With my translation of the Poetic Edda coming out soon, I thought that it would be a good time to revitalize this blog as a place where questions about Old Norse subjects can be asked and answered. I have a lot of teaching materials left over from when I was working at UCLA (where I was a full-time lecturer in the Scandinavian Section from 2011-2014), and some of those materials can be modified, I think, into blog posts that address some of the most common questions I get asked about Old Norse and related subjects.

One question that comes up all the time is: What did Old Norse sound like? There are two common misconceptions to vanquish here, one being that Old Norse sounded exactly like Modern Icelandic, and the other being that we cannot possibly know what an extinct language sounded like. In fact, 800 years is far too long for a language to be spoken without radically changing, and by “triangulating” from all its descendent languages (including Norwegian and Faroese) and close relatives, plus comparing the way that spellings change in manuscripts over time, and the remarks of some Old Norse writers themselves (like the First Grammarian), we can get a really good idea of what Old Norse sounded like in, say, the period when most of the sagas were being written (the 1200s AD).

In this video, I read a few excerpts from poems in the Poetic Edda (see below video link for texts I’m reading in the video, and for simplified pronunciation guide).

(the Grimnismal quote)

Huginn ok Muninn
fljúga hverjan dag
jǫrmungrund yfir.
Óumk ek of Hugin
at hann aptr né komi-t
þó sjáumk meirr um Munin.

(the Helgakvitha Hundingsbana II quote)

Nú em ek svá fegin
fundi okkrum
sem átfrekir
Óðins haukar
er val vitu
varmar bráðir
eða dǫgglitir
dagsbrún sjá.

(the Havamal quote)

Deyr fé,
deyja frændr,
deyr sjalfr it sama,
ek veit einn
at aldri deyr –
dómr um dauðan hvern.

Below, I also present a simplified introduction to how to pronounce Old Norse (of roughly 1200s-AD vintage) for an American English speaker without a background in linguistics, who wants to sound decently authentic without sweating the small stuff (e.g., for the linguists out there, the numerous allophones of g). Update 09/16/2014: Here is Guide to Pronunciation of Classical Literary Old Norse (ca. 1200-1250) with IPA and a little more detail for those who want it.

SIMPLIFIED INSTRUCTIONS (presuming an American English background)

Stress/accent is always on the first syllable: SKARPheðinn, KÁRi, GUNNarr.


a, e, i, o, u | Pronounce as in Spanish, i.e. the vowels in rot, set, seat, wrote, root.

é, í, ó, ú | Slightly longer versions of the above, i.e. the vowels in said, seed, road, rude. See also á, below.

ǫ | Like the o in a New Jersey pronunciation of coffee, i.e. like saying “aaah” with your lips rounded to a circle.

y and ý | Like u, but further forward in the mouth – think of a “surfer” pronunciation of dude (or German ü). As usual, ý is held just a little longer than y.

á | Despite its appearance, this is not a long version of a, but a long version of ǫ. Try saying the aw of awful with a New Jersey accent.

æ | Pronounced like the a in bad.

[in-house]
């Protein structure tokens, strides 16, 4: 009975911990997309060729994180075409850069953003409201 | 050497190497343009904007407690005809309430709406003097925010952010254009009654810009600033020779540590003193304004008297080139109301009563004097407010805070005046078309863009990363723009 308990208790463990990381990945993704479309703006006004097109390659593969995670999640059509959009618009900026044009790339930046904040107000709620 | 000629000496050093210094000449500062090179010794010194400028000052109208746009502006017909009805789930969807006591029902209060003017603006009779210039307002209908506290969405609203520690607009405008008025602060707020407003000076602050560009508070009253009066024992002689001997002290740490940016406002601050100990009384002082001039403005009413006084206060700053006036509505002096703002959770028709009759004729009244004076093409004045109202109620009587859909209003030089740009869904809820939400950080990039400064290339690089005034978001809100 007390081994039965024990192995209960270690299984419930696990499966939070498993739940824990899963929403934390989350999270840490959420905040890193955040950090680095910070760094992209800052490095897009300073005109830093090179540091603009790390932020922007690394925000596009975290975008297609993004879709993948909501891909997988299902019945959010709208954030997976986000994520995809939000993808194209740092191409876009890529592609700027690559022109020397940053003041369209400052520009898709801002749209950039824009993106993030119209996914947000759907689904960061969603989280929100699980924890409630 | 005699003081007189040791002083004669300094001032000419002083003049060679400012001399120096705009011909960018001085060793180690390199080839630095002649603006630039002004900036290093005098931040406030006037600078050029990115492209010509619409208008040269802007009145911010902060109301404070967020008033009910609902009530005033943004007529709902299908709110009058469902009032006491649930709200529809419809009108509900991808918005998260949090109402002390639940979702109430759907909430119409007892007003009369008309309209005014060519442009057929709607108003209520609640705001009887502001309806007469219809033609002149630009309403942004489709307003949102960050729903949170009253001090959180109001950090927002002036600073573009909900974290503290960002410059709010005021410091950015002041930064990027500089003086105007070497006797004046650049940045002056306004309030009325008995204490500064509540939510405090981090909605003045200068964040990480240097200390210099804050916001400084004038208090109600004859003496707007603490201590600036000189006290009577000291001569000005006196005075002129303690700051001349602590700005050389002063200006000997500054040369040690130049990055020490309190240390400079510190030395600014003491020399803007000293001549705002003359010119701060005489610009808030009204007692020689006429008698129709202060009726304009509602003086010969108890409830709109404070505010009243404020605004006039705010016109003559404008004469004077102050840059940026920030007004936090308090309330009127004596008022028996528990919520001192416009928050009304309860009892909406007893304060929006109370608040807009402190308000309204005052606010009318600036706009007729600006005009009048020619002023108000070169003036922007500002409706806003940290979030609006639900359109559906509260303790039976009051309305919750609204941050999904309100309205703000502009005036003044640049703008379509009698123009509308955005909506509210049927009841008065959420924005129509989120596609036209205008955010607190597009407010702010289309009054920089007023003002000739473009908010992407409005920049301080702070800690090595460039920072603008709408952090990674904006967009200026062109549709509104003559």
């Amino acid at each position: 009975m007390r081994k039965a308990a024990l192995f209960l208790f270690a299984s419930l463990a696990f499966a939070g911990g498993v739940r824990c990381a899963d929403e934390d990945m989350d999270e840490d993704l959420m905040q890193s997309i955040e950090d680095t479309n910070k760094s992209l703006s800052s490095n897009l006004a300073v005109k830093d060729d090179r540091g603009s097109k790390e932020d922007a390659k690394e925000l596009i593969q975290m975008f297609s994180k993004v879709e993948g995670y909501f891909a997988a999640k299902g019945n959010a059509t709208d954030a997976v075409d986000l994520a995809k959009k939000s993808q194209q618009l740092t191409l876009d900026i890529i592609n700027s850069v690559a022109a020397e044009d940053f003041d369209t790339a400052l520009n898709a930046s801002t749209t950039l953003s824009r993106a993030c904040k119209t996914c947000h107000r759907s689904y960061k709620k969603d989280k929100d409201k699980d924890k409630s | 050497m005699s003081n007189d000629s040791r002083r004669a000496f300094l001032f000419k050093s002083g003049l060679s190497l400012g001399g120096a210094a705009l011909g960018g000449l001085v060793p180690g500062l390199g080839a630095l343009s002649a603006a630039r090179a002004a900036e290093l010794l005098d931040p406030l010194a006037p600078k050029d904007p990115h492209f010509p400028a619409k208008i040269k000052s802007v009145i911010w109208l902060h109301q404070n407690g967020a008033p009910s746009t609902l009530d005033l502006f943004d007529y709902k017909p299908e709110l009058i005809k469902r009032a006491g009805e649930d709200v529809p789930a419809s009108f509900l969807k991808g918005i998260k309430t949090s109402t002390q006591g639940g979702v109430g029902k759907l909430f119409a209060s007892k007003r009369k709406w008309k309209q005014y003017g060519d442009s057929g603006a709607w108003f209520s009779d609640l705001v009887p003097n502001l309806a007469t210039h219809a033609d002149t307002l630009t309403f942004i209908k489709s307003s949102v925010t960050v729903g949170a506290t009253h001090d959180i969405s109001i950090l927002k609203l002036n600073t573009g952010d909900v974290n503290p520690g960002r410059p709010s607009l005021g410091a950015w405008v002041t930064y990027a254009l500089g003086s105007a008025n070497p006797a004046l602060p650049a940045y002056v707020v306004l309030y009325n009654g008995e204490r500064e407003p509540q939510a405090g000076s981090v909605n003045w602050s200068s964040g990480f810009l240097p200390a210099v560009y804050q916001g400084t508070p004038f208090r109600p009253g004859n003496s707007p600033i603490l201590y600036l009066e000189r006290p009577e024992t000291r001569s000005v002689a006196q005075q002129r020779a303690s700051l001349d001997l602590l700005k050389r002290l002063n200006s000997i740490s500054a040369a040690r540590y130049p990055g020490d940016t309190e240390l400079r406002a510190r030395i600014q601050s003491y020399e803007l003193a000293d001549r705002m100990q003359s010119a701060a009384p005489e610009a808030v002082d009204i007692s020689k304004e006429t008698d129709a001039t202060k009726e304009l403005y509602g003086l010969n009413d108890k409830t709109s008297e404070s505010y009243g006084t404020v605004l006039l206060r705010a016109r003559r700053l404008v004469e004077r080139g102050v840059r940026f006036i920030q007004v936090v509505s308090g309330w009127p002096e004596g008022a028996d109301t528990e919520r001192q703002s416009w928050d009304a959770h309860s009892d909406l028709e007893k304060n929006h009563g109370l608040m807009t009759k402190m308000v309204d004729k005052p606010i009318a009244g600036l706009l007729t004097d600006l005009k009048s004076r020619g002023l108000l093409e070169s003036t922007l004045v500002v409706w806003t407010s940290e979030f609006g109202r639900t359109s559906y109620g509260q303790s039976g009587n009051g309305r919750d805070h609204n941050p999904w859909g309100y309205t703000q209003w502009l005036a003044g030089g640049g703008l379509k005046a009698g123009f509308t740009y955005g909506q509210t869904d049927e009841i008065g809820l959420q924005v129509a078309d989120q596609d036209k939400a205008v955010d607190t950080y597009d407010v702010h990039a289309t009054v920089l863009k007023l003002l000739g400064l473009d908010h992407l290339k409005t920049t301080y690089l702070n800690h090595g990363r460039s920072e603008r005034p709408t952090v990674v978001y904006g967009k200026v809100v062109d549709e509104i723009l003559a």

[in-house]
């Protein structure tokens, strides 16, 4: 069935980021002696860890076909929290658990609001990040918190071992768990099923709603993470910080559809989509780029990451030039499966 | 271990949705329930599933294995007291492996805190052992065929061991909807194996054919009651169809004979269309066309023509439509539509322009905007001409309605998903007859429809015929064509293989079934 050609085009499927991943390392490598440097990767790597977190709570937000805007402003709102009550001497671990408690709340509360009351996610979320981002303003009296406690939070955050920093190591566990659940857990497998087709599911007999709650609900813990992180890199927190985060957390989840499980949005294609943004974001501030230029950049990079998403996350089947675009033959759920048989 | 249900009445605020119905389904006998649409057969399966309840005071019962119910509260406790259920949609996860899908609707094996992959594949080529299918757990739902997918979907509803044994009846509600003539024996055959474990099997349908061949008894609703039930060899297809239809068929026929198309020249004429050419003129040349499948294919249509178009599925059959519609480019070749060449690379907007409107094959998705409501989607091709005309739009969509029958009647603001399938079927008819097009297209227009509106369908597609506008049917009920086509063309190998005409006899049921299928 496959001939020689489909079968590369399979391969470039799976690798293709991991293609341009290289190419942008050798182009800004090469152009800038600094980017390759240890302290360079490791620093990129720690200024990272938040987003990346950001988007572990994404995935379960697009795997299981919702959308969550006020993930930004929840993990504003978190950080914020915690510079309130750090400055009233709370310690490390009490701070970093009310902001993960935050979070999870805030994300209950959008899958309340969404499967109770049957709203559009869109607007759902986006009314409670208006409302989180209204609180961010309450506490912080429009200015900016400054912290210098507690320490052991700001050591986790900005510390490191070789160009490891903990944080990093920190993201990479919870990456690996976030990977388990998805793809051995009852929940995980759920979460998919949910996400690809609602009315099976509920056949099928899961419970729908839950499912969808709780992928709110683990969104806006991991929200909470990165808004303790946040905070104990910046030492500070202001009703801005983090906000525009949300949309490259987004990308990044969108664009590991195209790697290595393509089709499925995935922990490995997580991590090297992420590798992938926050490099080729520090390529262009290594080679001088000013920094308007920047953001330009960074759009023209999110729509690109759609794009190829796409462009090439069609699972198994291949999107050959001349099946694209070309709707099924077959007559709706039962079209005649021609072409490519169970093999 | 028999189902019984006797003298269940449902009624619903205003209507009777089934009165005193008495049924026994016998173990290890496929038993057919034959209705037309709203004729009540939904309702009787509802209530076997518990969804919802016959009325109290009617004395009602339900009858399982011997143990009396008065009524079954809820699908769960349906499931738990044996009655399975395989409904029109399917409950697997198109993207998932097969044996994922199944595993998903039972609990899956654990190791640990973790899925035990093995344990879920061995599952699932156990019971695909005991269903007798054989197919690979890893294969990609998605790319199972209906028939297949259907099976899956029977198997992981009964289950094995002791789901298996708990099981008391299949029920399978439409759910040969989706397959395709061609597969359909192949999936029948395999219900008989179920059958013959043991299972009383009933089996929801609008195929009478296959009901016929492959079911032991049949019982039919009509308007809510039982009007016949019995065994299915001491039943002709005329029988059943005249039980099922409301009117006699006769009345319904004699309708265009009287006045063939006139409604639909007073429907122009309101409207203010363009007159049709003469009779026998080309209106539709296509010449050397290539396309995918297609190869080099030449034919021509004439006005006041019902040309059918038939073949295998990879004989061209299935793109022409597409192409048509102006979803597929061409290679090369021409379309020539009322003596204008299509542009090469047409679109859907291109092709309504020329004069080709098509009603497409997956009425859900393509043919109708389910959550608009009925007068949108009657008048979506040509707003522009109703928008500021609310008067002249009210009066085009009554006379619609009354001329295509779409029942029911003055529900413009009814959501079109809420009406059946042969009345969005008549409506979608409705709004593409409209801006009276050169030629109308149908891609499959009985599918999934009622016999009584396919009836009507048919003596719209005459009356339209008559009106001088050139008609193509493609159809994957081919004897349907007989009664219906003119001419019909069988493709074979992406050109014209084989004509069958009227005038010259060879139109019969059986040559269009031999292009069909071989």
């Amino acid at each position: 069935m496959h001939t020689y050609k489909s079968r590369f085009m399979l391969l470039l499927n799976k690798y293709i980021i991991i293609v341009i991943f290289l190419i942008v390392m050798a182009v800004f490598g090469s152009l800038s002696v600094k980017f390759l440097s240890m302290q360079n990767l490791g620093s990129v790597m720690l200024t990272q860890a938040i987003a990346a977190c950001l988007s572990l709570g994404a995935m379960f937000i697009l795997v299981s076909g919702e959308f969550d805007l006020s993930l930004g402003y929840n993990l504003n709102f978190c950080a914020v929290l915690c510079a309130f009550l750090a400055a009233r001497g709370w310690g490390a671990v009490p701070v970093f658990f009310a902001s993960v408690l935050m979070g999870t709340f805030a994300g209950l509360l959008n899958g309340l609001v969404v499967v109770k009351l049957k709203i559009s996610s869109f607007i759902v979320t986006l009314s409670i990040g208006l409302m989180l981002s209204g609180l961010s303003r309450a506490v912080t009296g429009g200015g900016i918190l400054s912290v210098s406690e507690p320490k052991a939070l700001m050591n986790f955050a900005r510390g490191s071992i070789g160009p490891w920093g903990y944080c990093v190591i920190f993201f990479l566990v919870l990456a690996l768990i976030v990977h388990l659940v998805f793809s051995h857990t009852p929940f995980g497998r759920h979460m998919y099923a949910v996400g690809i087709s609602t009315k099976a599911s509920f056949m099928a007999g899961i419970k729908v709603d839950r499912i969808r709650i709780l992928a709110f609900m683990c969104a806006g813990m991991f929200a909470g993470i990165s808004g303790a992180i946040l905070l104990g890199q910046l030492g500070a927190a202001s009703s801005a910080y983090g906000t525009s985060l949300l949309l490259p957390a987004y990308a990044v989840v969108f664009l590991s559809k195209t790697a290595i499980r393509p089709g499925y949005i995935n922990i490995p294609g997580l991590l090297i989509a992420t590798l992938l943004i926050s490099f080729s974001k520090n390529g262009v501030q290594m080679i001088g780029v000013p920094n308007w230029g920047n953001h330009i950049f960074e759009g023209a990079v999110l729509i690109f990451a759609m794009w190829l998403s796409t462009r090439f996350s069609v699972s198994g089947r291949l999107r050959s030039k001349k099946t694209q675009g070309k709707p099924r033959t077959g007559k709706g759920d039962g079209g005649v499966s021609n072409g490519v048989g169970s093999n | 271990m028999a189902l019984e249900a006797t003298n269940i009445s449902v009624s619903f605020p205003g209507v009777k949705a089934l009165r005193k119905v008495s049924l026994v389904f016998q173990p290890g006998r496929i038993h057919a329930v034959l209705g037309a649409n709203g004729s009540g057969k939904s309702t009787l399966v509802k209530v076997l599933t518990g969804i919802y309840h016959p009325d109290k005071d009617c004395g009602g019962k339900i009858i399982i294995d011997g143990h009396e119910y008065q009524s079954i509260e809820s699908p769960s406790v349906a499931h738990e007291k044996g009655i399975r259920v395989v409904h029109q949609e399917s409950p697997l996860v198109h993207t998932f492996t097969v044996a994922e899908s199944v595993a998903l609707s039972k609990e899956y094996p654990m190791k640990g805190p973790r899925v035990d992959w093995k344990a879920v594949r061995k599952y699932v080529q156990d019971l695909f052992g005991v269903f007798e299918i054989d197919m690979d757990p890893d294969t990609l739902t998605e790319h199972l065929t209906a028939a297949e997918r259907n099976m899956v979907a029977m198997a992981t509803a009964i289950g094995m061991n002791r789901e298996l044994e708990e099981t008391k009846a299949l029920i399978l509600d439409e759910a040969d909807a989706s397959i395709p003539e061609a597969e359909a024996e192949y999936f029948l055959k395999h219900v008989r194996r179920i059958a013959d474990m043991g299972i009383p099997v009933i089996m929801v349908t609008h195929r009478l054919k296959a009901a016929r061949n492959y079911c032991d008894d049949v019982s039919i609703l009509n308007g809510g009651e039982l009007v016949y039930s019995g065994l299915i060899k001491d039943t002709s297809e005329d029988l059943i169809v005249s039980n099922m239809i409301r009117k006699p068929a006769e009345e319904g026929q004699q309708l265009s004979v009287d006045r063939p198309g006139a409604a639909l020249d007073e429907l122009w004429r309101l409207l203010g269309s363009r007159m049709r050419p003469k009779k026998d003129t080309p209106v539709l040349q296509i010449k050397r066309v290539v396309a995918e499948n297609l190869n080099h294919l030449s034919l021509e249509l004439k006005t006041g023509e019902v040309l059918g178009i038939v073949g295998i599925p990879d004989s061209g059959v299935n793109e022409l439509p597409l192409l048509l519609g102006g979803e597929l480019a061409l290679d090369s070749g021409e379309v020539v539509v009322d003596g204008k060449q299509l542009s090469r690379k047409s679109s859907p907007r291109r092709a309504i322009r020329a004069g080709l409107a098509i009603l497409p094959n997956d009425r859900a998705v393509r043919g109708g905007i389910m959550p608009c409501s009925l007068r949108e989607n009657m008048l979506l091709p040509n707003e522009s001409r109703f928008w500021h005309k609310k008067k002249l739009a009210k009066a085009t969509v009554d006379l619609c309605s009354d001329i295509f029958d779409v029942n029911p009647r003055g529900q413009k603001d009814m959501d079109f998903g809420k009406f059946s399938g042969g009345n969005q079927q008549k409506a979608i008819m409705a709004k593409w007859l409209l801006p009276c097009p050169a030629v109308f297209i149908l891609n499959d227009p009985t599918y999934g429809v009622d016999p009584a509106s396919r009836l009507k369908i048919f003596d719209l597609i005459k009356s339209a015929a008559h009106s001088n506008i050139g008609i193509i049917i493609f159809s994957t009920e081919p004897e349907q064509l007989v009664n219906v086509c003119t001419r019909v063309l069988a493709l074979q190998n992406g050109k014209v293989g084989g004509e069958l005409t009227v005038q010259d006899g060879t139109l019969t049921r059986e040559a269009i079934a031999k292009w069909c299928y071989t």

ø | Sounds like the u in a London pronunciation of hurt (i.e. without the r following).

ǿ or œ | Slightly longer version of the above, i.e. like the i in a London pronunciation of bird.

au | Like the ou in house.

ei | Like the ai in rain.

ey | Something like the oy in boy, more accurately like Norwegian øy or German äu.


b, d, h, k, l, m, n, t | These are pronounced exactly how you would expect them to be from English.

f | usually pronounced like the v in very, except when it is the first letter in a word (then it is pronounced f like in father)

g | pronounced “hard” like in go, never like in gin

j | pronounced like the y in yes

p | Normally pronounced like English p in park, but probably more like an f (actually a bilabial fricative, [φ]) before a t (like in aptr).

r | This was probably a rolled or trilled r, like in Spanish or Scots.

s | Pronounced like the s in so, not with the z-sound of the s in rose.

v | Pronounced like the v in very, although probably pronounced like a w when it follows another consonant (so think hvat = hwat, svá = swá). This is a pattern also seen in Afrikaans, and suggested by some Scandinavian dialects (like in North Jutland).

z | Pronounced like the ts in rats, not like an English z.

Þ þ | Pronounced like the th in thunder or thorn (the letter’s name is Thorn). Note that Þ is the capital letter, þ is the small letter.

Ð ð | Pronounced like the th in either or weather (the letter’s name is Eth). Note that Ð is the capital letter, ð is the small letter.

What else can I read on this blog?

Star Wars, reimagined as an Icelandic Saga. You can read the whole saga in English here, and the introduction here. It was also posted as a .pdf with both the English and Old Norse text here. List of principal characters (and their equivalents in the Star Wars franchise) here.

The Cowboy Havamal. This is part of the classic Old Norse wisdom poem translated into dialect. You can also read about my soon-to-be-published translation of the Poetic Edda – the first time the original Norse myths will appear in plain modern English – here.

I wrote a little about the runes and Old Norse that I wrote for Disney’s Frozen here.

More info on the author here.